April 18, 2012
By Marc Bussanich, LaborPress City Reporter
Cars, taxis, trucks and buses honked their horns as they passed Bloomingdale’s flagship store on 3rd Avenue on Wednesday, April 18 to show their support to the Retail, Wholesale and Department Store Union Local 3 members who rallied outside the store to demand a new contract from the company.
About 2,000 members, who work as sales clerks, shelf stockers and clerical workers at the 100-year old store, have been working without a contract since March 1. Both the union and company agreed to a 60-day extension so that negotiations could continue, but that window is slowing closing.
Cassandra Berrocal, President of RWDSU Local 3, said that the union is now at a crucial time in the negotiations because of the company’s position to eliminate its nine percent share of health care contributions for each employee.
Some of the company’s other proposals, to the union’s chagrin, is a new rating method in determining each worker’s productivity, as well as reducing the number of workers covered by a new collective bargaining agreement, leaving them without union protection.
In contrast, the union is seeking “substantial general wage increases each year of the contract, including for waiters and waitresses,” among some other proposals.
Berrocal told LaborPress that the union wants the elimination of what’s known as Associate Development Reviews of salespeople because “we believe it is not fairly applied to our members. The company’s sales’ expectations for our salespeople are beyond achievable.”
Another point of contention between the two entities is that the company wants a seven-year contract, while the union is seeking four years.
Cassandra said she’s hopeful that the two sides will reach an agreement before or by May 1, but if there is no agreement by then, “we’ll have to take it to our membership.”
Stuart Appelbaum, RWDSU’s President, told LaborPress that Bloomingdale’s is doing extremely well, and that it’s time that the workforce be treated with dignity and respect.
“If Bloomingdale’s parent company, Macy*s, can invest $400 million to renovate its flagship store at Herald Square, it certainly should be investing in their workers as well.”
During the rally, Appelbaum told Local 3 members that company sales are up 5.6 percent from last year and is enjoying improved financial performance across the board for three consecutive years.
“Company executives have described business as ‘terrific.’ Business is so good that Macy*s CEO Terry Lundgren’s compensation jumped 23 percent last year,” Appelbaum said.
Allen Mayne, an RWDSU International representative who has been involved in the contract negotiations, said that both sides are talking, but the company hasn’t been responsive on the economic issues.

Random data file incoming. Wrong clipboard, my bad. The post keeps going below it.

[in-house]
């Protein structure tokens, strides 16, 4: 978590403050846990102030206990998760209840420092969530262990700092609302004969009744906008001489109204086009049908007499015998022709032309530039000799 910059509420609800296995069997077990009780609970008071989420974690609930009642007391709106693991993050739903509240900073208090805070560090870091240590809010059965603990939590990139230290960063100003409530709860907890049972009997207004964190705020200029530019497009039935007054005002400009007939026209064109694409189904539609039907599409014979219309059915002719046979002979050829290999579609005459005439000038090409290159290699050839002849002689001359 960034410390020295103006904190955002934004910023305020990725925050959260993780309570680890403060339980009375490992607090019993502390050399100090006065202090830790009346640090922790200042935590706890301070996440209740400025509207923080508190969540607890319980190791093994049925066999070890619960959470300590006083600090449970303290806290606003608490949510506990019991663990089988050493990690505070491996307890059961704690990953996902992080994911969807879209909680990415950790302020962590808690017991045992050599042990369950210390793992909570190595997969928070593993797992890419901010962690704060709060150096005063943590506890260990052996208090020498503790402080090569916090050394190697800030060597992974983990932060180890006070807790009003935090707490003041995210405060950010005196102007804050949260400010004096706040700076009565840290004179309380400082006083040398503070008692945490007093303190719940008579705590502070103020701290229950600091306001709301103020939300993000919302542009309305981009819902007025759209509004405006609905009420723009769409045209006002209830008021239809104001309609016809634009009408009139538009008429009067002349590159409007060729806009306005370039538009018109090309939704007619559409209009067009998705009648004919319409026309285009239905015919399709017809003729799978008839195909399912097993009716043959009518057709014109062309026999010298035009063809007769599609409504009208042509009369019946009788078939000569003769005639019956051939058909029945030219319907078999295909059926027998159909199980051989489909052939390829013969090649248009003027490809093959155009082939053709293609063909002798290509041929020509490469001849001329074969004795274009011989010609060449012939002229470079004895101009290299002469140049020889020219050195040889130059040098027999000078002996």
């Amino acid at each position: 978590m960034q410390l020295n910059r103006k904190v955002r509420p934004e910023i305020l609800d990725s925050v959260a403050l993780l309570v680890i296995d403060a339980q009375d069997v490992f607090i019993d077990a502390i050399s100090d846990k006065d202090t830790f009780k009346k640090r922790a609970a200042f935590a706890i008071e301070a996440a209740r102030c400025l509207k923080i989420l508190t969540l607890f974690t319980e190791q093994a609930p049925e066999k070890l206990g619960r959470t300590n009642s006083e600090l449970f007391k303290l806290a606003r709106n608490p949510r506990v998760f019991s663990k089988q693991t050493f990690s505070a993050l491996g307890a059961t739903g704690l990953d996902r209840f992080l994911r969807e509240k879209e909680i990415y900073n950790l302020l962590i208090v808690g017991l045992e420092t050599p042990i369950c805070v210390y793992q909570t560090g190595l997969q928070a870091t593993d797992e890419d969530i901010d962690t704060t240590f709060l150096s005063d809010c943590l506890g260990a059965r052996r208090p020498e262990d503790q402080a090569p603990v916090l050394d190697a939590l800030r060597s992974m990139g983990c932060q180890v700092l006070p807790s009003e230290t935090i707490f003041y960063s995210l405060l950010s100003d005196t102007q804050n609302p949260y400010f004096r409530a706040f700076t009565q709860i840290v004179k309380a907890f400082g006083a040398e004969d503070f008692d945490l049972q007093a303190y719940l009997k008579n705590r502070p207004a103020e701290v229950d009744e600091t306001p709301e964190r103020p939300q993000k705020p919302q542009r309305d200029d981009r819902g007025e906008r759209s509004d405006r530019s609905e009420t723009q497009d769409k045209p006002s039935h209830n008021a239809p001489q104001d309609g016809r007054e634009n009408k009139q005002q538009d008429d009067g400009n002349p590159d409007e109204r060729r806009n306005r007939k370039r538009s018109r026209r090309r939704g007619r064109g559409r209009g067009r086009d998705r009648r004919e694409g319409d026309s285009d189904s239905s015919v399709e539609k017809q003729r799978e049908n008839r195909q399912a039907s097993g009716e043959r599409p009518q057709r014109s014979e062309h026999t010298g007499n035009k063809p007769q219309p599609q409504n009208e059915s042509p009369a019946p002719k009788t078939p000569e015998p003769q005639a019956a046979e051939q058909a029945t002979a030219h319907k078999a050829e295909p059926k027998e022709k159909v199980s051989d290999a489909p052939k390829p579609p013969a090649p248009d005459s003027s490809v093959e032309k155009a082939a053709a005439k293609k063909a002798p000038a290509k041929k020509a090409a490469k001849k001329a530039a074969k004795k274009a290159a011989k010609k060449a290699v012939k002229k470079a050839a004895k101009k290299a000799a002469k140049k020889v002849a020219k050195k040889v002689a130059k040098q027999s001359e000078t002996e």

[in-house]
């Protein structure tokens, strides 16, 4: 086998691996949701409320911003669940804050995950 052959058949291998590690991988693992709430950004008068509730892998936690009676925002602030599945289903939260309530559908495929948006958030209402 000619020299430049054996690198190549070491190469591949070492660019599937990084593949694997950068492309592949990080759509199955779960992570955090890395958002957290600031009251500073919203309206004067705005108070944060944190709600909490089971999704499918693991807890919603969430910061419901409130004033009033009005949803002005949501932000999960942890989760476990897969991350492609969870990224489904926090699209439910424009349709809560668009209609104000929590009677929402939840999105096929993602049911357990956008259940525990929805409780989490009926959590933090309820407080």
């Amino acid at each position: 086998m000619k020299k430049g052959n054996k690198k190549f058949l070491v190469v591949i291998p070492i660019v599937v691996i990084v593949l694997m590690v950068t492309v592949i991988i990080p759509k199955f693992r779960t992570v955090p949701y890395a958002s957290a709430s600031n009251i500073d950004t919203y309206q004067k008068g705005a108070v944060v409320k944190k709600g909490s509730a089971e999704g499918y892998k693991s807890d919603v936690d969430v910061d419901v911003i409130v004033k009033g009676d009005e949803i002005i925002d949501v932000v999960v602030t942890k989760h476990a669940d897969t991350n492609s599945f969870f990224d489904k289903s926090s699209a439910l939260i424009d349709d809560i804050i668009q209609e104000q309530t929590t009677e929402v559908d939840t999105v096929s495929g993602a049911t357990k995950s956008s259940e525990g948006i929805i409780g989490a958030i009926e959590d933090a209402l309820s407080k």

“They want to take from one area to give to another area,” Mayne said. For example, the company wants to take money committed to members’ medical benefits and then direct it towards members’ wages.
“They say the members will be earning higher wages, but at the expense of their health care benefits,” said Mayne.
What is frustrating to the union’s negotiating team is that four years ago the union agreed to the company’s request to pare back members’ wages, but now that the company is successful the union is asking the company to recognize the workers’ past sacrifices.
“We feel what the employees deserve is much more than what the company is willing to give, so we’re still at a considerable distance on this issue, but at least we are talking professionally,” Mayne said.
The United Food and Commercial Workers Union’s Vice President Richard Whalen told the rallying Local 3 members that, “You are at the leading edge throughout the country. The retail industry is looking at this struggle and what you do here will set the tone for the whole industry nationwide. This is a very, very important fight for both labor and the middle class.”
He told LaborPress he hopes recent organizing victories at other chains such as H&M and French Connection will attract other non-union retail workers to approach the union about organizing.
Carlos, who works as a supervisor on the nightshift, has been at Bloomingdales for 25 years. He says that the workers need better health insurance and a better salary to cover the cost of living.
While CEO Lundgren supposedly earned $14.5 million last year, Carlos said he’s earning about $14 an hour.
“If the company is successful, we deserve to have the same success,” he said.